3)Think about the next horizons of COVID-19. In the urgency of the moment, it’s easy to lose sight of the actions that might be needed tomorrow—and the day after that. The article “Beyond coronavirus: The path to the next normal,” explains the five horizons that every executive should use to ensure an organization’s rapid response, adaptation to change, and reemergence in a position of strength.
4)Evolve the nerve center to plan for the next phase. Every assumption underpinning a business is open to question. To take one example, we might be in the midst of the largest drawdown in demand since the Second World War. The pendulum might not swing back fully once the outbreak has relented. Having experienced a new way of living, consumers are recalibrating their spending, increasing the likelihood that spending may permanently shift between categories and that online services could get adopted far faster. Decoding this new normal—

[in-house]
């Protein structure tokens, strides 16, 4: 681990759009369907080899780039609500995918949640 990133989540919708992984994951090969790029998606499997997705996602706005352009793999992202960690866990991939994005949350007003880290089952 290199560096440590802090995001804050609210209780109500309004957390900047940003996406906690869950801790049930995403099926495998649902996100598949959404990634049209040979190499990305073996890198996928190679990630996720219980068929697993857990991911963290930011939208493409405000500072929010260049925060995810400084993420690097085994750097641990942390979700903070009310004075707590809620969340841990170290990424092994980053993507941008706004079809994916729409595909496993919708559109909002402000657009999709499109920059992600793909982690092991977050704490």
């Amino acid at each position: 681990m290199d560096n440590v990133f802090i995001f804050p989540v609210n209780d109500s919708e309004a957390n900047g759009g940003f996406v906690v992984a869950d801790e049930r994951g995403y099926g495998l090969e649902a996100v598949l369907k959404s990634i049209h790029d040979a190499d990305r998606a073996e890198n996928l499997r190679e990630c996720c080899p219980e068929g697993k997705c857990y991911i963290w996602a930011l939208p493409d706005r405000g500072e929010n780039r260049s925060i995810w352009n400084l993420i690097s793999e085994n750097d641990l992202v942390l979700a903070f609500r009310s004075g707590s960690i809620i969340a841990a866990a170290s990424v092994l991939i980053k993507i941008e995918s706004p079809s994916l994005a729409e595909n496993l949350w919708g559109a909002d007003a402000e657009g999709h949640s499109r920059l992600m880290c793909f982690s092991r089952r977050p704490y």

and ensuring that the company has a strategy to navigate it—is an important part of the work of a nerve center. Approaches such as using a portfolio of initiatives and planning for decision making under uncertainty can go a long way toward creating a compass for business leaders to follow.